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Monday, 5 May 2008

From Today's Papers - May 05

Give the forces their due

C Uday Bhaskar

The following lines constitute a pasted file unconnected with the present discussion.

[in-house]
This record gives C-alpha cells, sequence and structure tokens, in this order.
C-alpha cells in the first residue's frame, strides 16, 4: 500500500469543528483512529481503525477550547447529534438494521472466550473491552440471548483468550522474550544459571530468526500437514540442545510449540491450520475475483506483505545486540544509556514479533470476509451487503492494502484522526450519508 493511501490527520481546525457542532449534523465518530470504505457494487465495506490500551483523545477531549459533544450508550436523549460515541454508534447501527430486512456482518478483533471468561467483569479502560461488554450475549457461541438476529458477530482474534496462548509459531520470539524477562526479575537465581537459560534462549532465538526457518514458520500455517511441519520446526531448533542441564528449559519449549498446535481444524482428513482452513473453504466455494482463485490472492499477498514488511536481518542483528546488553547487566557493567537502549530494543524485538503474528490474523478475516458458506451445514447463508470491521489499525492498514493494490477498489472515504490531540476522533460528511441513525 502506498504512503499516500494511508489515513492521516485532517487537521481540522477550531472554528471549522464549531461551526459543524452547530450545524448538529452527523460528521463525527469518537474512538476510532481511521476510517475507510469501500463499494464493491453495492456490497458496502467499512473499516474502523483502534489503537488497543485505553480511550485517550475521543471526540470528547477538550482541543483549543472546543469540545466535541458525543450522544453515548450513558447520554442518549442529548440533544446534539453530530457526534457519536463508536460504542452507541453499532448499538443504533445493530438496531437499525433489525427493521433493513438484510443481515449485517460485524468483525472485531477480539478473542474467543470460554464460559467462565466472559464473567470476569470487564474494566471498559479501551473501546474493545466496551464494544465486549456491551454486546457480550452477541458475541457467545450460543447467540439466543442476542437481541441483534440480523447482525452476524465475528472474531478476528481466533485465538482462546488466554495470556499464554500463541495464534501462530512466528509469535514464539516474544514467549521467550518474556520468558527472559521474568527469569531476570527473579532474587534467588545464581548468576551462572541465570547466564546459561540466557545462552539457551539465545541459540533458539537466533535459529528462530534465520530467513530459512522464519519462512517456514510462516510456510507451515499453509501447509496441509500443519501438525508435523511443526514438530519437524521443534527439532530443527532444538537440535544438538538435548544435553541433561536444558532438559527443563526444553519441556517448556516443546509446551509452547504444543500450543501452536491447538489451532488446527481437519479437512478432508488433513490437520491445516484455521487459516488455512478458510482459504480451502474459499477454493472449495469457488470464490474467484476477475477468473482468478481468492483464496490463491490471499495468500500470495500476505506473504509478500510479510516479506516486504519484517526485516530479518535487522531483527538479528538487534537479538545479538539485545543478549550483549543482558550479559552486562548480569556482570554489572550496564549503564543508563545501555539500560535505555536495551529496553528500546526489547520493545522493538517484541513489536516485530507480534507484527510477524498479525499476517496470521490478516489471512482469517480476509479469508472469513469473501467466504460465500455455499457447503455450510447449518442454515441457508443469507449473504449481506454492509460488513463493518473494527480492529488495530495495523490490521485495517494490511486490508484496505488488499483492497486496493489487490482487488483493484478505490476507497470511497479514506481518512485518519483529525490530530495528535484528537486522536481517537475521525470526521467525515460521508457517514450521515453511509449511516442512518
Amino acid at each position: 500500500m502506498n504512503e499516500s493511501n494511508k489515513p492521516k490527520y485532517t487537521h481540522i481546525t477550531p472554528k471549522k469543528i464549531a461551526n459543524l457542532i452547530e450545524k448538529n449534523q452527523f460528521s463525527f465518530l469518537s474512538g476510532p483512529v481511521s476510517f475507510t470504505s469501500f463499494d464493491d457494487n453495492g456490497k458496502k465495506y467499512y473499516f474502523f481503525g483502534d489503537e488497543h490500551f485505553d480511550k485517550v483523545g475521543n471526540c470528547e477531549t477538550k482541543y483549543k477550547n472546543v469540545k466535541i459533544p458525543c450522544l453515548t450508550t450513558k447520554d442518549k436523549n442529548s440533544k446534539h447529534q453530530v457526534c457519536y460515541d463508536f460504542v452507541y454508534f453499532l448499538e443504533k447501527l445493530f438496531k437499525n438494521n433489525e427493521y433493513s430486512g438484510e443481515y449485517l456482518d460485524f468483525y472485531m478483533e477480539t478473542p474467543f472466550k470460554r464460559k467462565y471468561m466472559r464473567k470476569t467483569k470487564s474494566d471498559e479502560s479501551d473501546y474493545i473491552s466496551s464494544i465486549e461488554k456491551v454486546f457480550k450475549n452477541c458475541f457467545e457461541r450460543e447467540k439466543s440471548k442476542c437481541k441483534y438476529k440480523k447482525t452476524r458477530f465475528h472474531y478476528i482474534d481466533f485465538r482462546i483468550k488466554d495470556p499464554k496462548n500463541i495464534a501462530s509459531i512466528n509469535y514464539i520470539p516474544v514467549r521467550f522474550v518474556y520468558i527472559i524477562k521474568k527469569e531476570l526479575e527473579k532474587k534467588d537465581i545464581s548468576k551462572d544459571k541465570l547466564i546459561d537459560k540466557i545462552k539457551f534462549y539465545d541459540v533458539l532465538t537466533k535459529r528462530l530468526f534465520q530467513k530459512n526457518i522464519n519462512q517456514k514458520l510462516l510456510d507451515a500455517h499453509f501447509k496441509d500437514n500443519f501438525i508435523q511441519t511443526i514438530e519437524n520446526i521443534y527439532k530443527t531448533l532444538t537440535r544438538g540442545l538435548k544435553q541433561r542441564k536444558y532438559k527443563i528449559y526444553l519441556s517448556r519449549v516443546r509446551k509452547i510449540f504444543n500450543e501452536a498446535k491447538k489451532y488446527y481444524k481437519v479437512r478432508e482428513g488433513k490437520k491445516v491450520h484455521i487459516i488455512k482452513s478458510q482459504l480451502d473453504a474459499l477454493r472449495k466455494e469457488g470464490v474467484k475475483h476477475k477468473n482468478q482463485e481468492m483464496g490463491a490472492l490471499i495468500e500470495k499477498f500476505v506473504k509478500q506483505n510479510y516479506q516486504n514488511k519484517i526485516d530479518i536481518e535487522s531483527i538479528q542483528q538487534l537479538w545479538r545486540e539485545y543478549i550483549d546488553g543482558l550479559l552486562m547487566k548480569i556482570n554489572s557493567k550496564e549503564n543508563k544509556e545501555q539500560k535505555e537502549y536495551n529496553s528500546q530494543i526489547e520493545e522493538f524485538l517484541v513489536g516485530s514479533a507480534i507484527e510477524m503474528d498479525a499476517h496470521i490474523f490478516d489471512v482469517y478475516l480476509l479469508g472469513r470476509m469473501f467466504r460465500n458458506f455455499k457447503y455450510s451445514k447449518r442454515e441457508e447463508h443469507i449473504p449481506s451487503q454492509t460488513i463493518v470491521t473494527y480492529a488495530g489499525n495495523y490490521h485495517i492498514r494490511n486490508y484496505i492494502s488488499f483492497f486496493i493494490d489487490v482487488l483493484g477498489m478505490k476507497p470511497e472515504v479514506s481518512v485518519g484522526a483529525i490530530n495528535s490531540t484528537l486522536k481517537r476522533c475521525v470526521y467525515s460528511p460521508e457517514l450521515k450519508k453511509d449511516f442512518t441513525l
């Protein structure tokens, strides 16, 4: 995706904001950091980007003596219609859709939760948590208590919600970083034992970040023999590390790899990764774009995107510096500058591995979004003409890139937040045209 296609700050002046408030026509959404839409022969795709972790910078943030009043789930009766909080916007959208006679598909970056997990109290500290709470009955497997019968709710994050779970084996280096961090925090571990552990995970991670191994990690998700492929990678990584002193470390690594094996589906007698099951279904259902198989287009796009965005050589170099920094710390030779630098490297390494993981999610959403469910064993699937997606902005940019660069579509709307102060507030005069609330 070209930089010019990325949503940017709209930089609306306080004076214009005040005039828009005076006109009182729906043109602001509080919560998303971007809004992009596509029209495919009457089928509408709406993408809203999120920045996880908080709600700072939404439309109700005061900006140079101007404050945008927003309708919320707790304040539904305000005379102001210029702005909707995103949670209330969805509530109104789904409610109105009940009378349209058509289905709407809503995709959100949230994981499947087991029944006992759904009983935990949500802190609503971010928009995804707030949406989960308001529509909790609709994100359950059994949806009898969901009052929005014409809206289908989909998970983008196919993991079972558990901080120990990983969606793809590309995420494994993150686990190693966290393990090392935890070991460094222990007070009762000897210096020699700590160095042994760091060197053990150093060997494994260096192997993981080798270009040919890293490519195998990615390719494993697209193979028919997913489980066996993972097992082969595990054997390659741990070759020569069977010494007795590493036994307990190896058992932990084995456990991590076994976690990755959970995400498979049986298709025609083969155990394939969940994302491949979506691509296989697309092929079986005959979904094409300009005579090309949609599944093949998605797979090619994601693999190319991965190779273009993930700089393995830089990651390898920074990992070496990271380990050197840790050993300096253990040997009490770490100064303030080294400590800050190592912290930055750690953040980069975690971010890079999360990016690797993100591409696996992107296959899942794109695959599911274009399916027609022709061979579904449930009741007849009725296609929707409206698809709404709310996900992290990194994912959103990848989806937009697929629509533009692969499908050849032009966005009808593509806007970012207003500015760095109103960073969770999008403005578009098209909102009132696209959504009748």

One had occasion to meet the legendary J R D Tata just once, in the late 1970s at a social occasion in Delhi. In his characteristically gracious yet witty manner, he regaled the dinner-table with snippets from his interaction with the capital’s babudom, of having to wait all day in a stuffy outer room, in vain, to meet with an exalted joint secretary in the industry ministry. “The powers that be in Delhi have neither the time nor respect for the honest industrialist” he said and wondered when this attitude would ever change. The attitude of Delhi changed, but only after the jolt of the BOP (balance of payment) crisis of 1991. India was fortunate that it had an astute prime minister in Narasimha Rao, assisted by an able finance minister, Manmohan Singh, and his team of hard-core economic and finance professionals. As always, the Indian elephant revealed its innate resilience and responded when pushed to the wall. The stifling licence-permit raj was dismantled and the business sector was given the support and acknowledgement it deserved. Thus the picture in 2008 is of robust economic growth and a steadily increasing foreign exchange reserve. However, the moot question that the country is ducking is, have we reached the equivalent of a BOP crisis as far as national security is concerned? And are the drivers the same as identified by the late JRD in his time? The answer, alas, is yes. The apex of the politico-bureaucratic structure in the capital appears to be indifferent to the complexity and the scale of the security challenges that the country has to address. And the frustration of the uniformed community — military, para-military and police — that is entrusted with the actual operational responsibility is growing. The forces feel as slighted and ill-treated as the business community of old. There has been much heartburn within the rank and file of the security forces against the iniquitous recommendations of the Sixth Pay Commission and the manner in which the ‘fauj’ as an institution has been neglected. This is the first time in the history of independent India that the retired ‘fauji’ community has reacted in this manner and many of the anomalies that have been highlighted in relation to the IAS and IPS merit serious attention. It is a compounded irony that within the undoubted triumph of Indian democracy, the military as an institution remains the equivalent of the pariah. The latest pay commission only seeks to widen this gap — whether it is by way of pay and allowances or career prospects — and much of this disparity has been detailed in the public domain. The fauj has many internal imbalances to rectify but what should cause concern at the highest political level, across party lines, is that the entire spectrum of the uniformed constituency in India resents the treatment being meted out to it and the callousness with which its grievances are addressed. The intrinsic discipline and service rules prevent the serving fraternity from venting their frustration in public but the dissatisfaction is empirically irrefutable. At a time when the country faces a host of internal security challenges spanning from religious radicalism to left-wing extremism and large parts of the country are afflicted by violence, the armed capability of the state is becoming hollow from within. Officer shortage within the army alone is in excess of 11,000 and this is about a quarter of its sanctioned strength of 46,615. Many of these gaps are at the rank of captain and major. Can an army that has low-intensity conflict as its primary task maintain the operational profile it is renowned for over the next decade? The police force faces a similar internal crisis and its inter-se status with the IAS while being better than that of the military, leaves room for redress. Serving IPS officers have given vent to their anguish in public and there is reference to “a feeling of sullen resentment among the officers in khaki”. Perspicacity would suggest that calibrated pre-emptive action is imperative to ensure that there is no crisis in the Indian security domain. The writer was an officer in the Indian Navy .

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